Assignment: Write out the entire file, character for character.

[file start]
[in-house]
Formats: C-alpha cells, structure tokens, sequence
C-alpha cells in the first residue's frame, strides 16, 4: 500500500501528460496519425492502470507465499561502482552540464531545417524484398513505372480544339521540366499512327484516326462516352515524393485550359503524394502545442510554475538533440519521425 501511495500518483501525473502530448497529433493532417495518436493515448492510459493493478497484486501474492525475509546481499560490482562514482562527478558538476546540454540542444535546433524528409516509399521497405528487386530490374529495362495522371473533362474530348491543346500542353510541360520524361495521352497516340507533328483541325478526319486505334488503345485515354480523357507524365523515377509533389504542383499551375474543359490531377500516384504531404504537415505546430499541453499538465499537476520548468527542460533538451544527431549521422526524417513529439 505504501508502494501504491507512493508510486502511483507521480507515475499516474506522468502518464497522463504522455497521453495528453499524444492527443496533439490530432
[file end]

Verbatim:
[in-house]
Formats: C-alpha cells, structure tokens, sequence
C-alpha cells in the first residue's frame, strides 16, 4: 500500500501528460496519425492502470507465499561502482552540464531545417524484398513505372480544339521540366499512327484516326462516352515524393485550359503524394502545442510554475538533440519521425 501511495500518483501525473502530448497529433493532417495518436493515448492510459493493478497484486501474492525475509546481499560490482562514482562527478558538476546540454540542444535546433524528409516509399521497405528487386530490374529495362495522371473533362474530348491543346500542353510541360520524361495521352497516340507533328483541325478526319486505334488503345485515354480523357507524365523515377509533389504542383499551375474543359490531377500516384504531404504537415505546430499541453499538465499537476520548468527542460533538451544527431549521422526524417513529439 505504501508502494501504491507512493508510486502511483507521480507515475499516474506522468502518464497522463504522455497521453495528453499524444492527443496533439490530432